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American Heart Association advices prescription of omega-3 fatty acid medications to lower triglyceride levels
Prescription omega-3 fatty acid medication reduces triglyceride levels by 20-30 percent among the majority of people who require treatment for high triglyceride levels, according to a science advisory from the American Heart Association.

Triglycerides are fats that circulate in the blood. Some studies have shown that elevated levels of triglycerides (above 200 mg/dL) can lead to atherosclerosis (narrowing of the arteries) which increases the risk of heart attack and stroke. In addition to cardiovascular risk, very high levels of triglycerides (above 500 mg/dL) can also cause pancreatitis, an inflammation of the pancreas.

"From our review of the evidence from 17 randomized, controlled clinical trials on high triglyceride levels, we concluded that treatment with 4 grams daily of any of the available prescription choices is effective and can be used safely in conjunction with statin medicines that lower cholesterol," said Ann Skulas-Ray, Ph.D., an author of the new science advisory published in the American Heart Association journal Circulation.

There are two prescription omega-3 fatty acid medications available. One combines two types of fatty acids, EPA (eicosapentaenoic acid) and DHA (docosahexaenoic acid). The other medication provides EPA only. Since there have been no head-to-head comparisons of the two different formulations at prescription dosing, the advisory does not recommend one over the other.

Skulas-Ray points out that people with high triglyceride levels should not try to treat the condition themselves with non-prescription, omega-3 fatty acid fish oil supplements.

"Dietary supplements containing omega-3 fatty acids are not regulated by the FDA. They should not be used in place of prescription medication for the long-term management of high triglycerides," said Skulas-Ray, who is an assistant professor in the Department of Nutritional Sciences at the University of Arizona in Tucson. In a 2017 science advisory, the American Heart Association noted that there is a lack of scientific research to support clinical use of omega-3 fatty acid supplements to prevent heart disease in the general population.

The effective dose for prescription omega-3 fatty acids is four grams per day taken with food. Currently, the FDA has approved prescription omega-3 fatty acid medications only for treating very high triglyceride levels above 500 mg/dL.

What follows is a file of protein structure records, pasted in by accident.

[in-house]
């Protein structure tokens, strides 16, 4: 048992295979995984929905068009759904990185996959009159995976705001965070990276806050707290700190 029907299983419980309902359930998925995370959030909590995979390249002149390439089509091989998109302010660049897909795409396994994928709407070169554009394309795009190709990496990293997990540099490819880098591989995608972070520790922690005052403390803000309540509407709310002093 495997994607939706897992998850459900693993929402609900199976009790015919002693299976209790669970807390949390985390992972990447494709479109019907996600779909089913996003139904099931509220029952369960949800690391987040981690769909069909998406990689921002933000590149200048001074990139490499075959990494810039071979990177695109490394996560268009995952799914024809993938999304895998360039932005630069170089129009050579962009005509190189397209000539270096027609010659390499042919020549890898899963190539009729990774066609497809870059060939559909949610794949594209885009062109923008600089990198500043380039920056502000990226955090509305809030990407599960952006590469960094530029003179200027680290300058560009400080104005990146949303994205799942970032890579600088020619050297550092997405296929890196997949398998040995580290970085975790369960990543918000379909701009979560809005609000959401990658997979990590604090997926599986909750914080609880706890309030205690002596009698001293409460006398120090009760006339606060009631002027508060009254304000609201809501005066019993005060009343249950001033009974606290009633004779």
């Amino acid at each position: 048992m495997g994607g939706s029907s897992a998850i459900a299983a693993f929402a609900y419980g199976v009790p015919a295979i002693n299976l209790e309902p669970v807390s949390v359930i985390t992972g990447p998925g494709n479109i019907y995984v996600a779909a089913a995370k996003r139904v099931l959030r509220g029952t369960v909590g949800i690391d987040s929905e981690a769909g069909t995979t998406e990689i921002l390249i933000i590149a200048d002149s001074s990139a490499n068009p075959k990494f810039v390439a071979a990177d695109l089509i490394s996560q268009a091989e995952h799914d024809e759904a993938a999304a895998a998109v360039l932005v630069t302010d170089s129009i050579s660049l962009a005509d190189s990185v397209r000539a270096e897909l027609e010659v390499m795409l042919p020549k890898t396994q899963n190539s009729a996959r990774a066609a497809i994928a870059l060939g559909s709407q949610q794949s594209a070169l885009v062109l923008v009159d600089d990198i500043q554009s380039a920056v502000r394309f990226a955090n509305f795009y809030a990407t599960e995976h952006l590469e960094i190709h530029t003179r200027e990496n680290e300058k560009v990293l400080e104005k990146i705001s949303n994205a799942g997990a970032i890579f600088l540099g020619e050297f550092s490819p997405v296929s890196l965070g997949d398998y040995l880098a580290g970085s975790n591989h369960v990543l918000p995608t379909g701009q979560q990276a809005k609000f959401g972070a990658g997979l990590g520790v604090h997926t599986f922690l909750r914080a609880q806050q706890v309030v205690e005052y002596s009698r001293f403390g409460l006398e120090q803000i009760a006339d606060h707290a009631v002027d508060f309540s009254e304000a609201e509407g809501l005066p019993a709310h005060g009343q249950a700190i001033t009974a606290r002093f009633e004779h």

Healthy lifestyle choices, such as getting regular physical activity, losing weight, avoiding sugar and refined carbohydrates, limiting alcohol as well as choosing healthier fats from plants in place of saturated fats can help reduce triglycerides. It is also important to treat or eliminate conditions such as poorly controlled type 2 diabetes, hypothyroidism and obesity that may contribute to high triglyceride levels before turning to medication.

Fish is a good source of omega-3 fatty acids, and the American Heart Association recommends eating fatty fish - such as salmon, mackerel, herring and albacore tuna - at least two times per week.

Reference:

Ann C. Skulas-Ray , Peter W.F. Wilson , William S. Harris , Eliot A. Brinton , Penny M. Kris-Etherton , Chesney K. Richter , Terry A. Jacobson , Mary B. Engler , Michael Miller , Jennifer G. Robinson , Conrad B. Blum , Delfin Rodriguez-Leyva , Sarah D. de Ferranti , and Francine K. Welty (2019) Omega-3 Fatty Acids for the Management of Hypertriglyceridemia: A Science Advisory From the American Heart Association. Circulation

 

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APBN Editorial Calendar 2019
January:
Taiwan Medical tourism
February:
Marijuana as medicine — Legal marijuana will open up scientific research
March:
Driven by curiosity
April:
Career developments for researchers
May:
What's cracking — Antibodies in ostrich eggs
June:
Clinical trials — What's in a name?
July:
Traditional Chinese medicine in modern healthcare — Integrating both worlds
August:
Digitalization vs Digitization — Exploring Emerging Trends in Healthcare
September:
Healthy Ageing — How Science is chipping in
Editorial calendar is subjected to changes.
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